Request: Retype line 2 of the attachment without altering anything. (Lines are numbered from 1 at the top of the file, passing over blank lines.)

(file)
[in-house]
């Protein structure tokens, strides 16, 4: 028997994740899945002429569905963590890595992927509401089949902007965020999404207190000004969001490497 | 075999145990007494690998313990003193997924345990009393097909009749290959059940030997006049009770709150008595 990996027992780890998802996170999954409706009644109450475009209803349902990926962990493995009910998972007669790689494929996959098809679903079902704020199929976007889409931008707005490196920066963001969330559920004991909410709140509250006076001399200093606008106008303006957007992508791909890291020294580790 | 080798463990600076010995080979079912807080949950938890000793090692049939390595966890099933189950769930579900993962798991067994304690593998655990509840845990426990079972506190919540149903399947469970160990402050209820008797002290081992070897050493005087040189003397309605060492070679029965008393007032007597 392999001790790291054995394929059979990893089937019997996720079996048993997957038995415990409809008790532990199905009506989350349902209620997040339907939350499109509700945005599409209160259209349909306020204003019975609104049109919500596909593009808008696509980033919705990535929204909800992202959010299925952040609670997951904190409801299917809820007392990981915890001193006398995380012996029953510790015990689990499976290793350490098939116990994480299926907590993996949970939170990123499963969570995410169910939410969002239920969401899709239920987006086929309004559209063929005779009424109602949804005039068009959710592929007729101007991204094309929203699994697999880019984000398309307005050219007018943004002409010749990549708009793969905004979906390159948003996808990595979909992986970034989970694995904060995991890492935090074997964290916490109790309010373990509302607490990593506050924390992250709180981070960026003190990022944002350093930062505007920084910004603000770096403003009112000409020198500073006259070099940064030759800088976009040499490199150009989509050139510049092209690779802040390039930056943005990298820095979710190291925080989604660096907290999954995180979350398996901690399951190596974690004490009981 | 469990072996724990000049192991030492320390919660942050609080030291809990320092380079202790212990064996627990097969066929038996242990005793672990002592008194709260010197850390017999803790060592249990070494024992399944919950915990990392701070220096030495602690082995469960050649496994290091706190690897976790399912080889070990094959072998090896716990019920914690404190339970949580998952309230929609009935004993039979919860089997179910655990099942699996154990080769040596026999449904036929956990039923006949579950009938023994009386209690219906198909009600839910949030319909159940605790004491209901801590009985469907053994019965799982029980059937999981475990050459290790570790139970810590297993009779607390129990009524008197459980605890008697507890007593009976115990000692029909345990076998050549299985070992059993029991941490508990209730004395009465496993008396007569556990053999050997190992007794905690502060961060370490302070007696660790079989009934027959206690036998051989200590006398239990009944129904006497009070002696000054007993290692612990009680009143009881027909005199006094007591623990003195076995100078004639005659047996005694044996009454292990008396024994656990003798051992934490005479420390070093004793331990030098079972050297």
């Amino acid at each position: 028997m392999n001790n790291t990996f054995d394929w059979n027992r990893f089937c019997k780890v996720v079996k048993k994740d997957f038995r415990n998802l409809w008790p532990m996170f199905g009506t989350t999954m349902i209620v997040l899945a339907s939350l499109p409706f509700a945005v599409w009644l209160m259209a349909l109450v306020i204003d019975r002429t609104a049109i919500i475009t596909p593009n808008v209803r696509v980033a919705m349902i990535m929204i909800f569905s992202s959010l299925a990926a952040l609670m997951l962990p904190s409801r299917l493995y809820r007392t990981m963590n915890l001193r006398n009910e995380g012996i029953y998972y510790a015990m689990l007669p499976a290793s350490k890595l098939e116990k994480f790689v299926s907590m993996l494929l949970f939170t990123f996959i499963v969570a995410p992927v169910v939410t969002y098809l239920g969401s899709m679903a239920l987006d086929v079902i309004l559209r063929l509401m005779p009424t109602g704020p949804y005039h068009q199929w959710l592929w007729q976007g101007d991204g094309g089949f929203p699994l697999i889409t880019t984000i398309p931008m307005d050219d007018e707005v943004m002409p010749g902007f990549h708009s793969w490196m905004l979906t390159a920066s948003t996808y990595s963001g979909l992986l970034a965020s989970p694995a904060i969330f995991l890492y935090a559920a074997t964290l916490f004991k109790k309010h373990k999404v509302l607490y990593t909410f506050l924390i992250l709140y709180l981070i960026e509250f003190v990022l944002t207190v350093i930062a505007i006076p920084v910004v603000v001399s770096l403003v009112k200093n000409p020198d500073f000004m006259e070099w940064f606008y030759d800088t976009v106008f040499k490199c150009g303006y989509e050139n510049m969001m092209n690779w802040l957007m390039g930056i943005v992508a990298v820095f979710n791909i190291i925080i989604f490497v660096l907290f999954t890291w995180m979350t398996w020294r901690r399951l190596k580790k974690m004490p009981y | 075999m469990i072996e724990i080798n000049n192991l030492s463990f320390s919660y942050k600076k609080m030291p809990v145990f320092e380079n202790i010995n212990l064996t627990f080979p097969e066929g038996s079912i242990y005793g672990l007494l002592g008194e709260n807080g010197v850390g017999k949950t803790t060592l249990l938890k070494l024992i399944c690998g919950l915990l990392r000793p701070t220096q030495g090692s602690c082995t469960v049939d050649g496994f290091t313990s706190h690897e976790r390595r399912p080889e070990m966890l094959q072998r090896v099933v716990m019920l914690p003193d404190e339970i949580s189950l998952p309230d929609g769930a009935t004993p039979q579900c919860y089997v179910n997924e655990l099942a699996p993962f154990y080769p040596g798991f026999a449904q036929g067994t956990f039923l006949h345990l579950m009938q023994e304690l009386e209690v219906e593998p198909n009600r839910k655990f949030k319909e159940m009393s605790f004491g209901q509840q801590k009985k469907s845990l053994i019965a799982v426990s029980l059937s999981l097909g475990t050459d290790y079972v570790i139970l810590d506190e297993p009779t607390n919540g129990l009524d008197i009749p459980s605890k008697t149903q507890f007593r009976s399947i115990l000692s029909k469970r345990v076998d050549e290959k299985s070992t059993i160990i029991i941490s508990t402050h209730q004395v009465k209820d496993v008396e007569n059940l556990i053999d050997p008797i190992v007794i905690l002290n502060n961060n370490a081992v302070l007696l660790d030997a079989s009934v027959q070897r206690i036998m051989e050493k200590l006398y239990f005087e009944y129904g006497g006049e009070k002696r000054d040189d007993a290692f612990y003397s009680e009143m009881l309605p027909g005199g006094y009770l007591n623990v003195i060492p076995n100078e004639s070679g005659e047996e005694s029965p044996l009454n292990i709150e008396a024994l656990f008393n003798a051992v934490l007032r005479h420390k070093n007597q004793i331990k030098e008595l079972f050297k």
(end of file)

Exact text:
């Protein structure tokens, strides 16, 4: 028997994740899945002429569905963590890595992927509401089949902007965020999404207190000004969001490497 | 075999145990007494690998313990003193997924345990009393097909009749290959059940030997006049009770709150008595 990996027992780890998802996170999954409706009644109450475009209803349902990926962990493995009910998972007669790689494929996959098809679903079902704020199929976007889409931008707005490196920066963001969330559920004991909410709140509250006076001399200093606008106008303006957007992508791909890291020294580790 | 080798463990600076010995080979079912807080949950938890000793090692049939390595966890099933189950769930579900993962798991067994304690593998655990509840845990426990079972506190919540149903399947469970160990402050209820008797002290081992070897050493005087040189003397309605060492070679029965008393007032007597 392999001790790291054995394929059979990893089937019997996720079996048993997957038995415990409809008790532990199905009506989350349902209620997040339907939350499109509700945005599409209160259209349909306020204003019975609104049109919500596909593009808008696509980033919705990535929204909800992202959010299925952040609670997951904190409801299917809820007392990981915890001193006398995380012996029953510790015990689990499976290793350490098939116990994480299926907590993996949970939170990123499963969570995410169910939410969002239920969401899709239920987006086929309004559209063929005779009424109602949804005039068009959710592929007729101007991204094309929203699994697999880019984000398309307005050219007018943004002409010749990549708009793969905004979906390159948003996808990595979909992986970034989970694995904060995991890492935090074997964290916490109790309010373990509302607490990593506050924390992250709180981070960026003190990022944002350093930062505007920084910004603000770096403003009112000409020198500073006259070099940064030759800088976009040499490199150009989509050139510049092209690779802040390039930056943005990298820095979710190291925080989604660096907290999954995180979350398996901690399951190596974690004490009981 | 469990072996724990000049192991030492320390919660942050609080030291809990320092380079202790212990064996627990097969066929038996242990005793672990002592008194709260010197850390017999803790060592249990070494024992399944919950915990990392701070220096030495602690082995469960050649496994290091706190690897976790399912080889070990094959072998090896716990019920914690404190339970949580998952309230929609009935004993039979919860089997179910655990099942699996154990080769040596026999449904036929956990039923006949579950009938023994009386209690219906198909009600839910949030319909159940605790004491209901801590009985469907053994019965799982029980059937999981475990050459290790570790139970810590297993009779607390129990009524008197459980605890008697507890007593009976115990000692029909345990076998050549299985070992059993029991941490508990209730004395009465496993008396007569556990053999050997190992007794905690502060961060370490302070007696660790079989009934027959206690036998051989200590006398239990009944129904006497009070002696000054007993290692612990009680009143009881027909005199006094007591623990003195076995100078004639005659047996005694044996009454292990008396024994656990003798051992934490005479420390070093004793331990030098079972050297």